OT and English Learner Students
Passionate about genealogy, I learned a long time ago that my grandparents and those before them were immigrants -- mainly from Ukraine, Kiev, Pale of Settlement, Poland and Hungary. My ancestors came to America between 1880 and 1921 through Ellis Island and other American and Canadian ports, knowing little to no English. They were part of the "melting pot" that assimilated into American life, learning enough English to function in this country, start businesses, and contribute to American culture in very positive ways.
These days, immigration is a hot topic of discussion that seems to gain much attention by the media and by politicians who often have strong opinions on the subject. People are coming to America from Spanish-speaking and other countries to make a good life for themselves and their families. How wonderful it is to those of us who only know the American culture to be able to share our world with others who can add so much to it!
As occupational therapy practitioners, we're likely to have patients or clients from other cultures in whatever setting where we might be working, such as geriatric, rehabilitation or school systems. While in college or beyond, it can be very helpful to learn at least a little Spanish or some other language; and better yet, to become fluent in both spoken and written components of the language. Your clients have much to benefit from your ability to communicate to them in a familiar language; which, consequently, makes your life richer.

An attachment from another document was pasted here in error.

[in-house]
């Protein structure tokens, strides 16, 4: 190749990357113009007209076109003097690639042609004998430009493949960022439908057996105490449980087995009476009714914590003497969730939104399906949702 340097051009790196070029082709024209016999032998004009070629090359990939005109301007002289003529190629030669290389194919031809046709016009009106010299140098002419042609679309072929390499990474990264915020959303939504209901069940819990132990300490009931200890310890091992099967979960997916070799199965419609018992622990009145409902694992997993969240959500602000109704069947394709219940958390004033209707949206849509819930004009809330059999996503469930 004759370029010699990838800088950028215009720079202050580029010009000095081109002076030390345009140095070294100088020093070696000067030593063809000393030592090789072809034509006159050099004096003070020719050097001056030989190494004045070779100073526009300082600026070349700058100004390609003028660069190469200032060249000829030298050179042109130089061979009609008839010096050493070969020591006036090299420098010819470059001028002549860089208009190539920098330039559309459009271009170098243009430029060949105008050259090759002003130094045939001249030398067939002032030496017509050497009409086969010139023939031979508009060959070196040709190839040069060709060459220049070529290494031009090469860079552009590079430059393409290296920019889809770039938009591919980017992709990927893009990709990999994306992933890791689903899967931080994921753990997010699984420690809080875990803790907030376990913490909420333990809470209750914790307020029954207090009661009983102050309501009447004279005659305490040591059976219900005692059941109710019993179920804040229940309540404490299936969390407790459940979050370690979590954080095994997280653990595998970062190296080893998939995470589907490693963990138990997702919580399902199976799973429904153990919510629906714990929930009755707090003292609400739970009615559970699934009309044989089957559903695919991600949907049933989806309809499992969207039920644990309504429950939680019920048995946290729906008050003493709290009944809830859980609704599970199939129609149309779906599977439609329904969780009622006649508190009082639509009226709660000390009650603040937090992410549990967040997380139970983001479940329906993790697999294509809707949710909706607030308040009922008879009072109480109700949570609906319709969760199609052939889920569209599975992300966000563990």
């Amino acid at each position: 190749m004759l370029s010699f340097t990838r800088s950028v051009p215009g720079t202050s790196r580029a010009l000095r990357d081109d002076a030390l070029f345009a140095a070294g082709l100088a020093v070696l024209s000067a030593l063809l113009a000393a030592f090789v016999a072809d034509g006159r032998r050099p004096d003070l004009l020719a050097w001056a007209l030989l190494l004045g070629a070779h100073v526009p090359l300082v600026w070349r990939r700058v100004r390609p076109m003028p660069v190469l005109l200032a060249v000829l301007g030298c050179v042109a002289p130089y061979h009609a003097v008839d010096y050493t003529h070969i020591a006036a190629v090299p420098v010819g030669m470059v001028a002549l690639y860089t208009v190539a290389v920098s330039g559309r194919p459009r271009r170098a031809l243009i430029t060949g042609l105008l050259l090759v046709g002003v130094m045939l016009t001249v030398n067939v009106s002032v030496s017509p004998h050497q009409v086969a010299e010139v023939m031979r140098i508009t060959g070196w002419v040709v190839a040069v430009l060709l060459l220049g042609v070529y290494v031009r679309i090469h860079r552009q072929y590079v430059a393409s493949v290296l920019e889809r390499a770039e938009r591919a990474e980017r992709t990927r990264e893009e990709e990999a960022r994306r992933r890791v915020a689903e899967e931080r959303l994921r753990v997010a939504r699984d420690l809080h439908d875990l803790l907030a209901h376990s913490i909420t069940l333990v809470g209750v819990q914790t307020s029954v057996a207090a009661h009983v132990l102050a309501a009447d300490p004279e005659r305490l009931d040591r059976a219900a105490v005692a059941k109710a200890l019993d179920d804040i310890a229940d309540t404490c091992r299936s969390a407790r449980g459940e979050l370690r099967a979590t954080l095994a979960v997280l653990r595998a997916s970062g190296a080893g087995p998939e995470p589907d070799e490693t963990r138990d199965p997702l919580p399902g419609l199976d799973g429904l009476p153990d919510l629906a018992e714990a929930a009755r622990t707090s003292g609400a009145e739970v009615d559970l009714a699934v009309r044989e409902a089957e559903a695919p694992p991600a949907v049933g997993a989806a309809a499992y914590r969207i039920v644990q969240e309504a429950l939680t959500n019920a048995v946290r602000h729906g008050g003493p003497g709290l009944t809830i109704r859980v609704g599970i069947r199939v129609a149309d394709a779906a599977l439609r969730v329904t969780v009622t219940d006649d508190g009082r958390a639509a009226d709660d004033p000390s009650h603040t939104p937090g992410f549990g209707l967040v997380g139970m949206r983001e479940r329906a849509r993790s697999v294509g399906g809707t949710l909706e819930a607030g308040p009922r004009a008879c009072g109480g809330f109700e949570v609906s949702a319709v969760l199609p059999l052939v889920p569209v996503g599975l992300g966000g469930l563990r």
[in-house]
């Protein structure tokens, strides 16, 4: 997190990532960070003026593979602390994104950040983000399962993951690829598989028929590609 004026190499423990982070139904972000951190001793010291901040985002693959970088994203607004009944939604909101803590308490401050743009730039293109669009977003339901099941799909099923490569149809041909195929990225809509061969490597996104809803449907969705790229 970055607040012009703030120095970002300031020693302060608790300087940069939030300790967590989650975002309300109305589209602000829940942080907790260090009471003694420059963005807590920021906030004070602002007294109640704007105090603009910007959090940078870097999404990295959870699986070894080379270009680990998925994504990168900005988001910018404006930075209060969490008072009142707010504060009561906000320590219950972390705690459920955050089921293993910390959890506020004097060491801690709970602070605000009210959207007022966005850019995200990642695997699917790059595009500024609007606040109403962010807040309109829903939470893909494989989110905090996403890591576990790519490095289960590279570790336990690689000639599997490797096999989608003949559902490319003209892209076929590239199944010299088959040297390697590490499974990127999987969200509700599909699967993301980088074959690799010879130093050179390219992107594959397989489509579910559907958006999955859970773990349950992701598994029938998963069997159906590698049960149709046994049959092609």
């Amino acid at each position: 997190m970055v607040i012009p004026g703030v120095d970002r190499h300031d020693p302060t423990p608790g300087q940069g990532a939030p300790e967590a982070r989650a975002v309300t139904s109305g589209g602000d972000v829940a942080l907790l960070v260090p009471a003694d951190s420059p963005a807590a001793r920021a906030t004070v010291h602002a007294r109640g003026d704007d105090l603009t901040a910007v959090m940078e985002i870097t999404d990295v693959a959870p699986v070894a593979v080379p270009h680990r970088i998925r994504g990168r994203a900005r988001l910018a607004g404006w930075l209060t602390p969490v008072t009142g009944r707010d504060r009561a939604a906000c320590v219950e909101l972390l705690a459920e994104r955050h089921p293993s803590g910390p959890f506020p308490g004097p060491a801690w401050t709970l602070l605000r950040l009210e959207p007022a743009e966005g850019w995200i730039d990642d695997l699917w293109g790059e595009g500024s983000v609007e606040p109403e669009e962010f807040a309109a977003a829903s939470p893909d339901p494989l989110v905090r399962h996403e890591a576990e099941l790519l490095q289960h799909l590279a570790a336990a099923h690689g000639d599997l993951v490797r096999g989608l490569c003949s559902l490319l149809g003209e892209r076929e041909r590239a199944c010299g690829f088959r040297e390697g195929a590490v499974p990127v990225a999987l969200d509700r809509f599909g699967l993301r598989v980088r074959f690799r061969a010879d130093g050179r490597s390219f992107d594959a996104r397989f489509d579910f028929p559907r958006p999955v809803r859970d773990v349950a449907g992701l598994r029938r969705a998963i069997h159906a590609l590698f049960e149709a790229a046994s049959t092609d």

If you're providing OT services in school systems, as many OTs are, knowing the terms and acronyms will help you become more effective in your work and especially in communicating to others on your professional team. "English learners" (EL) is the term used to describe a variety of people who are not primarily English speakers. English as a Second Language (ESL) or Transitional Program of Instruction (TPI) are types of school programs for students learning English. TBE refers to Transitional Bilingual Education, and DL is Dual Language. Students in these programs may spend part or all of their day in classes specially designed for them to learn more English to catch up with peers. The school where you work, or where your child is a student, may be staffed to offer none, some, or all of these types of programs.
Besides language, it is essential that you, the OT practitioner, be sensitive and aware of certain cultural differences. For example, making eye contact is not part of certain cultures when interacting. And, some cultures are more dependent on spoken rather than written communication. You may have a new student on your caseload with difficulty holding a pencil, for example, because in his or her culture, this was not a necessary skill.
How exciting that we live in times when our world can seem bigger and more interesting because we have the opportunity to share it with those who are different from us.